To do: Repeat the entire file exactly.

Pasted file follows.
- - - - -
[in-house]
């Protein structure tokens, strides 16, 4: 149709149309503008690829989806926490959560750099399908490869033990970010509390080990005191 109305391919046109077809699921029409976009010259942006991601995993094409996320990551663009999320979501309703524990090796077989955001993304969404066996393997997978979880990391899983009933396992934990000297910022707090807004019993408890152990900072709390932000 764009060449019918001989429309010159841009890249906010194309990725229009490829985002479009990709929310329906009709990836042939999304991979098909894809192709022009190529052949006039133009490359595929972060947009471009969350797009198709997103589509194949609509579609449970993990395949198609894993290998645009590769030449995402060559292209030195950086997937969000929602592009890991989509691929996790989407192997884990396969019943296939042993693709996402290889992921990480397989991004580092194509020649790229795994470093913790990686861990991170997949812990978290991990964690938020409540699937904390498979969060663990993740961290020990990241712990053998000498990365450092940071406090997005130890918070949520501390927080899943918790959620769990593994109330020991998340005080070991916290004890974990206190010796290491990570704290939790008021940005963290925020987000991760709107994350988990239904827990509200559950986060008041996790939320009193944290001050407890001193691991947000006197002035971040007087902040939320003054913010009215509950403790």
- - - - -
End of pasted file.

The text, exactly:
[in-house]
């Protein structure tokens, strides 16, 4: 149709149309503008690829989806926490959560750099399908490869033990970010509390080990005191 109305391919046109077809699921029409976009010259942006991601995993094409996320990551663009999320979501309703524990090796077989955001993304969404066996393997997978979880990391899983009933396992934990000297910022707090807004019993408890152990900072709390932000 764009060449019918001989429309010159841009890249906010194309990725229009490829985002479009990709929310329906009709990836042939999304991979098909894809192709022009190529052949006039133009490359595929972060947009471009969350797009198709997103589509194949609509579609449970993990395949198609894993290998645009590769030449995402060559292209030195950086997937969000929602592009890991989509691929996790989407192997884990396969019943296939042993693709996402290889992921990480397989991004580092194509020649790229795994470093913790990686861990991170997949812990978290991990964690938020409540699937904390498979969060663990993740961290020990990241712990053998000498990365450092940071406090997005130890918070949520501390927080899943918790959620769990593994109330020991998340005080070991916290004890974990206190010796290491990570704290939790008021940005963290925020987000991760709107994350988990239904827990509200559950986060008041996790939320009193944290001050407890001193691991947000006197002035971040007087902040939320003054913010009215509950403790």